I’m wondering why Scooter isn’t a Mormon, they’ve got some primary source evidence that is copper fastened…if we are going to be playing silly buggers that is of course.

        • Ignorant Amos

          “Donald Akenson, Professor of Irish Studies in the department of history at Queen’s University has argued that, with very few exceptions, the historians of Yeshua have not followed sound historical practices. He has stated that there is an unhealthy reliance on consensus, for propositions which should otherwise be based on primary sources, or rigorous interpretation. He also holds that some of the criteria being used are faulty.

          He says that the overwhelming majority of biblical scholars are employed in institutions whose roots are in religious beliefs. Because of this, he maintains that, more than any other group in present day academia, biblical historians are under immense pressure to theologize their historical work and that it is only through considerable individual heroism that many biblical historians have managed to maintain the scholarly integrity of their work.”

        • Scooter

          There’s a lot of blarney that comes from the Irish!

        • Ctharrot

          1. Akenson’s an accomplished expat American scholar who teaches in Canada and England. He’s neither Irish, nor a hack who trades in blarney.

          2. Hmm. You could’ve (a) actually addressed the content of the quote, (b) written nothing, or (c) hand-waved the comment away with a lame, mildly racist joke.

          Interesting choice you made.

        • Ignorant Amos

          1. Akenson’s an accomplished expat American scholar who teaches in Canada and England. He’s neither Irish, nor a hack who trades in blarney.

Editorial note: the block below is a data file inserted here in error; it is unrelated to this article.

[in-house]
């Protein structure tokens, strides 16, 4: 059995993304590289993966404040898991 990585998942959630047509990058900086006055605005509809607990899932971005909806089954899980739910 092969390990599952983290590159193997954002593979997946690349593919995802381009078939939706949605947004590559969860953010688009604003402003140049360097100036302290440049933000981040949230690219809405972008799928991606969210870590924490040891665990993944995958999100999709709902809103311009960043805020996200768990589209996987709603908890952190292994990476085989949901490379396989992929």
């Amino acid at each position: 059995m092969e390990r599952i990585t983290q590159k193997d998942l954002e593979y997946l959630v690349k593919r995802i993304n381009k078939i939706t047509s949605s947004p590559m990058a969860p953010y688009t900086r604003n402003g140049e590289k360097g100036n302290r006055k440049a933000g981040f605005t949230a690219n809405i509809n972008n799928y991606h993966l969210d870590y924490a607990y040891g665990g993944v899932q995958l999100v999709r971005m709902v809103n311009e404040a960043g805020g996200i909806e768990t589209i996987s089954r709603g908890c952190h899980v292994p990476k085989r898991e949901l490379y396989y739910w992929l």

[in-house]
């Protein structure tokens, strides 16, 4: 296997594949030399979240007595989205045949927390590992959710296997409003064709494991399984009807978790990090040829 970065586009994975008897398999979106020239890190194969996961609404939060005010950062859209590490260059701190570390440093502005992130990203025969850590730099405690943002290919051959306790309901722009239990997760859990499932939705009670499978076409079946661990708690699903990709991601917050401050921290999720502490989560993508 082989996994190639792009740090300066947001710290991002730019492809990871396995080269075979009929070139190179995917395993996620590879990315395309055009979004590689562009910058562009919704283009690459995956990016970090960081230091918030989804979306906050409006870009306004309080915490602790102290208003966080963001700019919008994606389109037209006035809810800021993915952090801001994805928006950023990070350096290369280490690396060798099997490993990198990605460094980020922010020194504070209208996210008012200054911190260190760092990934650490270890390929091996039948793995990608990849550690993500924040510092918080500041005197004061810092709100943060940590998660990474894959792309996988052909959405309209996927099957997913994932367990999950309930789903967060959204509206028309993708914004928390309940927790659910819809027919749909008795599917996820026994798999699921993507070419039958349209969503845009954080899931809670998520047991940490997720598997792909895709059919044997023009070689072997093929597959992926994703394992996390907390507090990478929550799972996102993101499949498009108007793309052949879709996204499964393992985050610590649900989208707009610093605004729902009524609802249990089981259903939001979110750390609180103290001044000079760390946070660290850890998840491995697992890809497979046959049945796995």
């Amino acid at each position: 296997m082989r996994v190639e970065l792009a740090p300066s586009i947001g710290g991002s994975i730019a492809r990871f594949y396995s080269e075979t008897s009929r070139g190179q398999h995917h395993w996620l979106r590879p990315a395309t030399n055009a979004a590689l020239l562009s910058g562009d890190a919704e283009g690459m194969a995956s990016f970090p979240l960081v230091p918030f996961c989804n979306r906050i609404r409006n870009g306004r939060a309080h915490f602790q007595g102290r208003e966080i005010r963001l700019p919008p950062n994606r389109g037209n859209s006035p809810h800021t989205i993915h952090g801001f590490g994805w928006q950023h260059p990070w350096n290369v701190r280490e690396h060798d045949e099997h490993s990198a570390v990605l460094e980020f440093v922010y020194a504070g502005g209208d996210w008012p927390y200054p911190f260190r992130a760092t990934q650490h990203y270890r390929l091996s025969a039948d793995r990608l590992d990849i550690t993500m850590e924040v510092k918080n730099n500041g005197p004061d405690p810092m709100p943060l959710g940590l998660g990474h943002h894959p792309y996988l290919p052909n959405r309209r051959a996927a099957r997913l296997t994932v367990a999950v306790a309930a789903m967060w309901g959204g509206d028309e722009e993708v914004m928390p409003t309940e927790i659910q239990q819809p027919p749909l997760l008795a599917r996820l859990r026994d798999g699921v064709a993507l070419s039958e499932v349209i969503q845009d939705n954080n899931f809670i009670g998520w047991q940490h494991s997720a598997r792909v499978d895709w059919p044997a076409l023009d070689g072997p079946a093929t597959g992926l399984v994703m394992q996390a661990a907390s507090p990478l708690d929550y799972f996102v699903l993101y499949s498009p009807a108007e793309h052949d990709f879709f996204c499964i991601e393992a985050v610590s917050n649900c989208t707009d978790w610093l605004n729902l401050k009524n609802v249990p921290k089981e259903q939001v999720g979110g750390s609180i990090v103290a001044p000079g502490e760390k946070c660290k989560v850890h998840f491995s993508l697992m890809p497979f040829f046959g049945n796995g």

Scooter is a dopey tit. Incapable of using a search engine.

          2. Hmm. You could’ve (a) actually addressed the content of the quote, (b) written nothing, or (c) hand-waved the comment away with a lame, mildly racist joke.

          Well, (a) never gonna happen, (b) that would be no fun at all, (c) there’s the craic right there, the joke being he made a pig’s arse of himself with that single sentence.

          Interesting choice you made.

          Couldn’t help himself…hoist by his own petard methinks.

        • Ignorant Amos

          Hahahahaaahahahaha…ya dopey tube. So much asininity in ten words.

          Akenson isn’t Irish and in the context you have used the word blarney, I’m going to suggest you are ignorant of the definition of the word.

          https://en.wikipedia.org/wiki/Donald_Akenson

          Using blarney as an attempt at a racist slur and an erroneous fallacy of the ad hominem kind. Way ta go Scoot.

        • Tommy

          You being the expert on all things blarney, you circus reject?

        • Bob Jase

          Are the fictitious parts printed in a different color than the rest? If not then how can you tell which is which?

        • Ignorant Amos

          Take the fictitious parts out and what’s left?

          In extracting the pure principles which he taught, we should have to strip off the artificial vestments in which they have been muffled by priests, who have travestied them into various forms, as instruments of riches and power to themselves. We must dismiss the Platonists and Plotinists, the Stagyrites and Gamalielites, the Eclectics, the Gnostics and Scholastics, their essences and emanations, their logos and demiurges, aeons and daemons, male and female, with a long train of … or, shall I say at once, of nonsense. We must reduce our volume to the simple evangelists, select, even from them, the very words only of Jesus, paring off the amphibologisms into which they have been led, by forgetting often, or not understanding, what had fallen from him, by giving their own misconceptions as his dicta, and expressing unintelligibly for others what they had not understood themselves. There will be found remaining the most sublime and benevolent code of morals which has ever been offered to man. I have performed this operation for my own use, by cutting verse by verse out of the printed book, and arranging the matter which is evidently his, and which is as easily distinguishable as diamonds in a dunghill. The result is an octavo of forty-six pages, of pure and unsophisticated doctrines.

          And then what’s left can’t be demonstrated to any originality to the sayings of a single real person with any certitude.

        • Ctharrot

          Well, we know Adam and Eve and Noah and Moses were real because their stories were written down and copied in antiquity.